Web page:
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Posted by Anna Nicholls on 18-Oct-2021 12:13:56

What's your disaster recovery plan?

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A disaster recovery plan will outline processes and procedures that will keep your business up and running in the event of unforeseen circumstances such as power outages, cyber attacks and network failures. The plan should outline critical systems and key workers, and explain the steps required to ensure business continuity, as well as RTO - Recovery Time Objectives; an estimate of how long it will take for normal operations to resume, and RPO - Recovery Point Objectives; the measure of how much data may be lost during recovery efforts. 

To create a disaster recovery plan there are a number of steps that should be taken;

  1. A full systems audit & inventory 
  2. Decisions on which applications and assets are business critical 
  3. Threat and risk assessment
  4. Roles and responsibilities
  5. Steps to be taken to ensure that business critical assets remain available
  6. Test and review 

You’ll need to think about how to make sure that your teams can work - immediately, with as little downtime as possible, as well as the steps that will need to be taken to restore and recover from a complete systems failure to full operations. 

The steps you need to take to ensure business continuity, could actually be quite simple - depending on your set up. For example, if you run your business from a cloud first strategy, and your business premises are rendered out of action - this could be due to a power outage, flood, fire, a break in or even something like traffic issues caused by bad weather, accidents or more topically the Insulate Britain protests preventing staff getting to work - well, with a cloud based working model, employees can simply relocate home, or to the closest branch of Starbucks, and get to work. And if your business benefits from active-active cloud, then you have even more peace of mind because if there was an outage on your cloud platform, the active-active setup means that your systems would simply failover to their secondary location, preventing downtime and ensuring business continuity.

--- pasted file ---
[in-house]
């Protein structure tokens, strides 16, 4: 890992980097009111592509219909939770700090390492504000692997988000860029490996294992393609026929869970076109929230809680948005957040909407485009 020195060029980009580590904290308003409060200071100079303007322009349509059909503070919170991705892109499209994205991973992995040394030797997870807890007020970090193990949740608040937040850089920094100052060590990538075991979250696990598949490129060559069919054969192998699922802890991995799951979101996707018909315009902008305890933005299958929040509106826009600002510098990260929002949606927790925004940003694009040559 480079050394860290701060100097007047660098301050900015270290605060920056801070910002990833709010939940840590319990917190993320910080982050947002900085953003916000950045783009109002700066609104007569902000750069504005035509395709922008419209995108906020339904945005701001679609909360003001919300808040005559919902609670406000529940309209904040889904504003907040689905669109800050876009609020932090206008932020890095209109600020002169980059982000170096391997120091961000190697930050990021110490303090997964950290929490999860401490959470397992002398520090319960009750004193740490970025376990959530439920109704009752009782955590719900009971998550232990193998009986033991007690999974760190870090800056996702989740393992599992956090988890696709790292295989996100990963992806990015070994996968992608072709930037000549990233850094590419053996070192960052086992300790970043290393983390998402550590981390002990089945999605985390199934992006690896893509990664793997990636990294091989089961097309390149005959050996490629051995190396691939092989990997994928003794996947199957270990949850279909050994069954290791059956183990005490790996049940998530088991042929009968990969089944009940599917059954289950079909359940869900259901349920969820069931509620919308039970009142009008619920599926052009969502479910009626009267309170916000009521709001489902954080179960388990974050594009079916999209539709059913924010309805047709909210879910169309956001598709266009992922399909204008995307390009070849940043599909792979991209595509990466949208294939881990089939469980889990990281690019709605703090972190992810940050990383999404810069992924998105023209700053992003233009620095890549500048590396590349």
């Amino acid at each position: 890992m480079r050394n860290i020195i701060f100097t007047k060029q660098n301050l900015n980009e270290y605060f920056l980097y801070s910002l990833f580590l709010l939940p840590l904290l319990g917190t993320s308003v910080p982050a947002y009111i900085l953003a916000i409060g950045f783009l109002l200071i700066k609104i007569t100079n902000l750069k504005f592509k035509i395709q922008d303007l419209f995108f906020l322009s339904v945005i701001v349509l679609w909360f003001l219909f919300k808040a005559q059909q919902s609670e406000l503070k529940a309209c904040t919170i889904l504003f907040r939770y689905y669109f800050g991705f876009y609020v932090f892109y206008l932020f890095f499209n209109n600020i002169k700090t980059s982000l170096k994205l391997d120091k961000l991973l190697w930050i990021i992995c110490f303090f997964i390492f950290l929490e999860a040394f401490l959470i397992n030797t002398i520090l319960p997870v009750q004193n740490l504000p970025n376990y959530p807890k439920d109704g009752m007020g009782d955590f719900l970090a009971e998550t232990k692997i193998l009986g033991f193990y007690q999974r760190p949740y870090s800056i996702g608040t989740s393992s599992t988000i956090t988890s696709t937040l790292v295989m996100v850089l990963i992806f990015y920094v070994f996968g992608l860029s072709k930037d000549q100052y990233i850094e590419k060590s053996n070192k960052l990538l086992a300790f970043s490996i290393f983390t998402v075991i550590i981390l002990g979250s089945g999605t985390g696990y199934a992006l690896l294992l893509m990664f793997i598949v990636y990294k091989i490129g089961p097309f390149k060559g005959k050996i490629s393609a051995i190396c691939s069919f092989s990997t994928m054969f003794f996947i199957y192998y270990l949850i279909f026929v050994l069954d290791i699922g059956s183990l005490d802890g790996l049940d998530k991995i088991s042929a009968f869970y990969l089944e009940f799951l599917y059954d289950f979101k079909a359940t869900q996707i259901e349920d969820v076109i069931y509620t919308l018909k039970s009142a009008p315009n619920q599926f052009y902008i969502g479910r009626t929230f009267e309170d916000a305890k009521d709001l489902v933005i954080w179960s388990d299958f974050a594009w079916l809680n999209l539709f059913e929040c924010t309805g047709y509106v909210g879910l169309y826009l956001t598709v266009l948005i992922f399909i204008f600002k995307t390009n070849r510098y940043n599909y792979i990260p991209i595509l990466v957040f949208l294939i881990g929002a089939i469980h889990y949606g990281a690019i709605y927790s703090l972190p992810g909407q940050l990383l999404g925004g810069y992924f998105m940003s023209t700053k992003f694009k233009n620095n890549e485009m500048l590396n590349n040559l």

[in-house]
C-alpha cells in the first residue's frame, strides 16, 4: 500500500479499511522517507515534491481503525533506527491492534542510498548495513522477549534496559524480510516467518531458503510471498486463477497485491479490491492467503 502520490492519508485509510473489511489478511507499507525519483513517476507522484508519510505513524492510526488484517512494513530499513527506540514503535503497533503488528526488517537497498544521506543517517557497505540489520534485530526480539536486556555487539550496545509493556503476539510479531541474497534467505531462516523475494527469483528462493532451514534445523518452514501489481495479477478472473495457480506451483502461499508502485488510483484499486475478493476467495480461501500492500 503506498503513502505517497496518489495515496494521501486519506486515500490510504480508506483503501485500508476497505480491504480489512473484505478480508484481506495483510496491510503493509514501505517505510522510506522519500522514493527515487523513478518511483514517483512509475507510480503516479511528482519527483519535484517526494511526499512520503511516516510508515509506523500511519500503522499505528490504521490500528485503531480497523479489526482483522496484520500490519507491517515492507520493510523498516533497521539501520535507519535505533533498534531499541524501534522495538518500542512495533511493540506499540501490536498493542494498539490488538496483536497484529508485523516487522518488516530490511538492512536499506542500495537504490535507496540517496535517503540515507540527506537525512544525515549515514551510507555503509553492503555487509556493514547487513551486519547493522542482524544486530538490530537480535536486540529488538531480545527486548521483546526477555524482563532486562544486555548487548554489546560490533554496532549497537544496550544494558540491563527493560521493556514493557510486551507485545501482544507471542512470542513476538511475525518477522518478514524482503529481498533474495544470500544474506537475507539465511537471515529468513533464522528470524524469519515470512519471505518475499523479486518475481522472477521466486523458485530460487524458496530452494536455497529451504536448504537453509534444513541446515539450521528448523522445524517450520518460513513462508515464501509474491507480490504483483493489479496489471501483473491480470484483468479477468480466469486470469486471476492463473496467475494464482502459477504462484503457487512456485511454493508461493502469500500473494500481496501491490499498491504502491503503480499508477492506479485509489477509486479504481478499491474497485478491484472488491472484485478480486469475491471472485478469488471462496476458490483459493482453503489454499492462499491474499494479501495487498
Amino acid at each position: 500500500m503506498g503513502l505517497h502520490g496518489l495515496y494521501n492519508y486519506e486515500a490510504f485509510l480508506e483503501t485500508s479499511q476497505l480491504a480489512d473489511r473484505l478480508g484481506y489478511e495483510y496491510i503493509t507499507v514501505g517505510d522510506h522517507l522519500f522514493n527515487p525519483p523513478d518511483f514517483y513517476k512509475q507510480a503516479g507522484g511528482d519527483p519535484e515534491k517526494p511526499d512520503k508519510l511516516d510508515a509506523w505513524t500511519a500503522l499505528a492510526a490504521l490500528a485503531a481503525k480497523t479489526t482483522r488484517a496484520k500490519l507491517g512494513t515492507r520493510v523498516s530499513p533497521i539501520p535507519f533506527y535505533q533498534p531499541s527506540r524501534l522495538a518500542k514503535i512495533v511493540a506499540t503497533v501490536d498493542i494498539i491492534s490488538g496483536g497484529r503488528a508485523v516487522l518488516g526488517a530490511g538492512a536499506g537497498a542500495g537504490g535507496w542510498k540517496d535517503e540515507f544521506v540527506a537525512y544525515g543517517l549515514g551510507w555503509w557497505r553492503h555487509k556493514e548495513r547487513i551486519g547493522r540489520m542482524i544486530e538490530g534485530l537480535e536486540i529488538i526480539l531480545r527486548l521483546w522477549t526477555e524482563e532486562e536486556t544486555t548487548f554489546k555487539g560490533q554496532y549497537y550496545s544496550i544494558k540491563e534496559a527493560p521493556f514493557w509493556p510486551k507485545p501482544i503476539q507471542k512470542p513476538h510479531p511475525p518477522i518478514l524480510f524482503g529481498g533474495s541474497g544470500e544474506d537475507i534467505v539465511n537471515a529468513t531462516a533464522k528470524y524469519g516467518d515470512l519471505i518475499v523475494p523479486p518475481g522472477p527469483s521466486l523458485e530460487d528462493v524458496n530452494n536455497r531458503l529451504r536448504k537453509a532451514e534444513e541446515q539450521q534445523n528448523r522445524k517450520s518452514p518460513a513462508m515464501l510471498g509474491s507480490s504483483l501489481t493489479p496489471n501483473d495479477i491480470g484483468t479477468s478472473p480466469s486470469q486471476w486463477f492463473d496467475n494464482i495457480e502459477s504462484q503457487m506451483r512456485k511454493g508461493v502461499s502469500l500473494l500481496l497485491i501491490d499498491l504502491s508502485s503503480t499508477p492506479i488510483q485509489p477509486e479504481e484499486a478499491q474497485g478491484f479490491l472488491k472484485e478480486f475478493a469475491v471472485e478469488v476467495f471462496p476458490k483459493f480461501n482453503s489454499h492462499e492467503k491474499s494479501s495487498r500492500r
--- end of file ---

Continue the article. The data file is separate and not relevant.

You can find out more about active-active cloud platforms and how they work - here.

If your business doesn’t use cloud, then your disaster recovery plan may need to be a little more complex. Backup procedures will need to be analysed and tested, emergency migration processes outlined and disaster recovery sites identified. You will need to establish detailed restoration procedures as well as methods to collect data and learn from the incident to ensure damage limitation from potential future incidents. 

If you’d like to talk to us about how cloud could help your business continuity, or for help with your disaster recovery planning, get in touch with the team here or call 0161 498 1200.

Topics: disaster recovery, redundancy, resilience, cloud hosting, cloud, it industry, tech

Anna Nicholls

Written by Anna Nicholls

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